Trail Stories: Alexandra’s New Gold


Tom Akass rides the Rock of Doom track on Flat Top Hill


Tussock, thyme, towering barren hills and an arid climate set Alexandra apart from most of New Zealand, but there’s more than landscape in this Central Otago town. Founded in the 1860s by gold seekers who delved into the rock to find their fortune, the Mountain Bikers of Alexandra are crafting their own treasure – a network of unique and stunning trails – by carving into the same rock.

Thanks to some support from Trail Fund NZ through the Outdoor Consortium Fund, the club recently improved two existing trails on Flat Top Hill, an 813-hectare conservation area aptly named for its miniature block mountain shape.

“Although Alexandra has an extensive network of quality trails, most are on private land where biking is tolerated but not guaranteed and no signage is allowed,” says Mountain Bikers of Alexandra (MOA) member and keen track builder Dave Fearnley. “This makes it hard for visitors, and even some locals, to take advantage of them.”

Keen to develop tracks in a more accessible mountain biking area, MOA approached the Department of Conservation about improving existing tracks in the Flat Top Hill area.

“Mountain bikers have used the area sporadically, using retired vehicle access roads as tracks,” says Dave. “However, due to the many steep, fall-line sections – which are impossible to ride up and unrewarding to ride down – it’s never been popular.”

With the creation of the Roxburgh Gorge Cycleway in 2013, MOA saw the opportunity to increase Alexandra’s biking options and approached DOC about building mountain bike-friendly tracks in the conservation area. An agreement was signed in August 2014 and local trail builders have been hard at work since then.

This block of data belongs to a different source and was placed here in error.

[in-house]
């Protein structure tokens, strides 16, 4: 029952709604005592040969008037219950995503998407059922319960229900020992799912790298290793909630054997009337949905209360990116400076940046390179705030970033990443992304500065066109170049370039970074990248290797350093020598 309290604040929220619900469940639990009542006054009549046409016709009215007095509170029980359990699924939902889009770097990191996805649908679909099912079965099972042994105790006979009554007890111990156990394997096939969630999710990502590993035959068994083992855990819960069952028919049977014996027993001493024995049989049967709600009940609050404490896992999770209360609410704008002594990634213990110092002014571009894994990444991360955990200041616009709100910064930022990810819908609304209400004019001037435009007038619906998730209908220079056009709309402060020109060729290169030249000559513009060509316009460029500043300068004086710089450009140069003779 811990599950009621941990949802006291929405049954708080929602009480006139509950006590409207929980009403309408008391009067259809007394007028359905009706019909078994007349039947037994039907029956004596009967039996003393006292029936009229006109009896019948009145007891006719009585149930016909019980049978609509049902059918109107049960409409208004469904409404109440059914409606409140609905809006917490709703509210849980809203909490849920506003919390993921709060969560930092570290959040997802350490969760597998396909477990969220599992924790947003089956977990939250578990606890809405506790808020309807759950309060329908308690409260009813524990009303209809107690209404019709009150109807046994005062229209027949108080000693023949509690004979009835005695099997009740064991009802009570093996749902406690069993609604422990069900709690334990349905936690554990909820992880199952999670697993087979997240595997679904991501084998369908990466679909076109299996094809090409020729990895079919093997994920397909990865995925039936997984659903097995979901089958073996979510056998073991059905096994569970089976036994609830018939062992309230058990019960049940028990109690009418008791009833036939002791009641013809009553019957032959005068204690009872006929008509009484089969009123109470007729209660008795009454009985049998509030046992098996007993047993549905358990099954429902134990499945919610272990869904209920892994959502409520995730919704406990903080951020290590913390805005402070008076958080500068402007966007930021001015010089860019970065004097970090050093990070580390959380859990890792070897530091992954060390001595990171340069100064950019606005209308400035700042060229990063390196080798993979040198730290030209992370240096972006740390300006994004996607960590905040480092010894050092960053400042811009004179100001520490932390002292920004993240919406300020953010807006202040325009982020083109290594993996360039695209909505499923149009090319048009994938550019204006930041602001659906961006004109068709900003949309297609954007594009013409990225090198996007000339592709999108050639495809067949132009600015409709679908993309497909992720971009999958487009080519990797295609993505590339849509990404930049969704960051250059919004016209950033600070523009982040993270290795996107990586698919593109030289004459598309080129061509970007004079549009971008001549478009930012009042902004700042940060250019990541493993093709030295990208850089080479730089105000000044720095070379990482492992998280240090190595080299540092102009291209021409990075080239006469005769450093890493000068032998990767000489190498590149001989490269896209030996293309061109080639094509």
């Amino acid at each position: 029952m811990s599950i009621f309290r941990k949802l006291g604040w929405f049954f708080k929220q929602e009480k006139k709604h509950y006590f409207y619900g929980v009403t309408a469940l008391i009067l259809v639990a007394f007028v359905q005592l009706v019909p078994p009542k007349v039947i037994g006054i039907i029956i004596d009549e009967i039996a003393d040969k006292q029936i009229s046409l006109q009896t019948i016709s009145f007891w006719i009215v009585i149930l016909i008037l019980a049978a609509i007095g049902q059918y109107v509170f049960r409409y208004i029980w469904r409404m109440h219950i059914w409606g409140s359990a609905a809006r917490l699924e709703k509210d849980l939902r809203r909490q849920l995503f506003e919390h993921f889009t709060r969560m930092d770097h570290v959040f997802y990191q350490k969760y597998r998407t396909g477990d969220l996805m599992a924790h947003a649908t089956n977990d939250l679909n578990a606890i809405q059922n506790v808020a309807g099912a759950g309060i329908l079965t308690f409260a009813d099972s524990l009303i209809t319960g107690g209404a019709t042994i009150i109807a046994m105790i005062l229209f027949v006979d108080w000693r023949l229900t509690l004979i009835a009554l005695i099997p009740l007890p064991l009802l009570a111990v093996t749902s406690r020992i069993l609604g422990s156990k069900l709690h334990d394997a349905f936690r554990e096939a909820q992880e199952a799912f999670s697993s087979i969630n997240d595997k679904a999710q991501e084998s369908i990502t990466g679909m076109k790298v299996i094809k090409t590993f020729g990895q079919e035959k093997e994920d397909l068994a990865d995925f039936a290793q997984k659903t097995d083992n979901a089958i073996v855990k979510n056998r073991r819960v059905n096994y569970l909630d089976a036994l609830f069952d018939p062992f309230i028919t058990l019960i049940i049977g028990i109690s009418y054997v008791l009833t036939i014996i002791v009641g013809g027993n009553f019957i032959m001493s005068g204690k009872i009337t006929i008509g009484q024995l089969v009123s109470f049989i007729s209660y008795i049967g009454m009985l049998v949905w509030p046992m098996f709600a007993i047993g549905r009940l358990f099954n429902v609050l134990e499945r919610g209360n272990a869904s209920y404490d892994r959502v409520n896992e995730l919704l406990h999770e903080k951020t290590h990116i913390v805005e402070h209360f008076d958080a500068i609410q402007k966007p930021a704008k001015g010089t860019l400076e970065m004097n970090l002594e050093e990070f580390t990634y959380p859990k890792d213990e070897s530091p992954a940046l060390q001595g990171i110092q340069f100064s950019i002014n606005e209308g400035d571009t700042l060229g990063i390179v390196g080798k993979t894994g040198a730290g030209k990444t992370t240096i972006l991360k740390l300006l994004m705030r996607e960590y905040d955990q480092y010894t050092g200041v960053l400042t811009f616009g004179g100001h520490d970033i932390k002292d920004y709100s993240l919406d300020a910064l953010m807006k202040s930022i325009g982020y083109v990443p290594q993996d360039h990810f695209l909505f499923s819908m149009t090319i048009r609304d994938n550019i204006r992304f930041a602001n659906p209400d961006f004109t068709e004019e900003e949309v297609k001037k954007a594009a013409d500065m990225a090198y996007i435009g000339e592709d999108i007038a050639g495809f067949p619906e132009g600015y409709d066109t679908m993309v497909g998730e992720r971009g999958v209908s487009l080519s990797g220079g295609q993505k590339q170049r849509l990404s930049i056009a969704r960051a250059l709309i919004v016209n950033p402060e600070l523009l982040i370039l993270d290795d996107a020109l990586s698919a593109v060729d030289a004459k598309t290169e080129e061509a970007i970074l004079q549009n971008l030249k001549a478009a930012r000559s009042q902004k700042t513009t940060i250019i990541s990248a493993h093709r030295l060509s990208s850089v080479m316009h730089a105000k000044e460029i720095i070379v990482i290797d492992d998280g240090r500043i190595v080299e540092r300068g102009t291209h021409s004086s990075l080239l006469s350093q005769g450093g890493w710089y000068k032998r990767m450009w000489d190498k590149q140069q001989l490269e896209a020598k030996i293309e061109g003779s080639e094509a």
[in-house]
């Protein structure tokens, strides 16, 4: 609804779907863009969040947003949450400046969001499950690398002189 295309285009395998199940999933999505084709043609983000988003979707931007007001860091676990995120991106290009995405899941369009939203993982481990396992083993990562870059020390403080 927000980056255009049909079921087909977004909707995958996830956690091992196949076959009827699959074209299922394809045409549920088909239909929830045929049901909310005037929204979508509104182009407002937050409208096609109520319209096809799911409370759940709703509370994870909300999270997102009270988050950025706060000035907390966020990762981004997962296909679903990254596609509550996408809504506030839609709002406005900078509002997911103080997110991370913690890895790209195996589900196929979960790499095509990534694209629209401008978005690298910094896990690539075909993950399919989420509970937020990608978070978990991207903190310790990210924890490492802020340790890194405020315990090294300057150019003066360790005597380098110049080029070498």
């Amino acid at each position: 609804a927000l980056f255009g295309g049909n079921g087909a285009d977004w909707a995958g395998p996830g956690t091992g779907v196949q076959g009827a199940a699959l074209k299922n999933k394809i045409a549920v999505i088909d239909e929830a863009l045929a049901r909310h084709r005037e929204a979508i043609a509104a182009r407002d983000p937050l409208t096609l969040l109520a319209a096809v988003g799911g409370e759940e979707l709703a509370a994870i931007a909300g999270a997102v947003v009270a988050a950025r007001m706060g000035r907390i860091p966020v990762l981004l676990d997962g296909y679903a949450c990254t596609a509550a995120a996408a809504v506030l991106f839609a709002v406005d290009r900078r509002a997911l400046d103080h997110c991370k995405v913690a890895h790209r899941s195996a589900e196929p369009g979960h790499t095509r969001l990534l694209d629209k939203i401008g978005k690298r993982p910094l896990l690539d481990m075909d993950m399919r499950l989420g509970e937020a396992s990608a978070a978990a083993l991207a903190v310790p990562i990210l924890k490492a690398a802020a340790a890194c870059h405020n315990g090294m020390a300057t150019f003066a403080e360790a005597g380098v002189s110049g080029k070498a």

“We’ve built 2.5km of new track needed to complete a 12km Grade 3 loop track and re-worked multiple sections of the pre-existing tracks  –  both in the loop and the Grade 5 ‘Rock of Doom’ connection to the Roxburgh Gorge Cycleway,” says David.

He and MOA member Phil Oliver led the charge. Using a lawn mower to mark the initial trail and loosen the stubborn thyme bushes that cover the hills, they followed it up by hand.FT1te

“With steep terrain, layers of rock and rare native bushes to navigate, building the new uphill section – to avoid the steep and painful existing one – was fairly challenging and took us about a month to complete,” says Dave. “However, we’ve had a number of volunteers come out to help and, at one work party, we had 24 people turn up!”

The yet-to-be-named 12km loop is fairly narrow singletrack, with tight rocky switchbacks to negotiate and some steep sections that pry you out of the saddle. However, the climb is well worth the expansive views of Central Otago and, for those who love a challenge, the 2km Rock of Doom descent tests technical and mental capacity.

Riding as much rock as dirt, Dave and Phil scoured the area for months before deciding which routes to include, and the result is a challenging yet rideable and exhilarating ride.

“There are A and B lines the whole way down so, if you want to roll everything you can, and if you want to launch everything, you can,” says Dave, who’s been scouring Alexandra hillsides for sweet rock lines, and incorporating them into trails, since he moved there in 2003.

He says that proper signage is still on the way, and visiting mountain bikers should make sure to check it out.

Local mountain biker Geoff Campbell is pleased to see the trail development taking place.

“While the Rock of Doom isn’t on my to-do list yet, it’s great to see the club building intermediate singletrack – appropriate for weekend warrior-type riders – in such an accessible and appealing area.”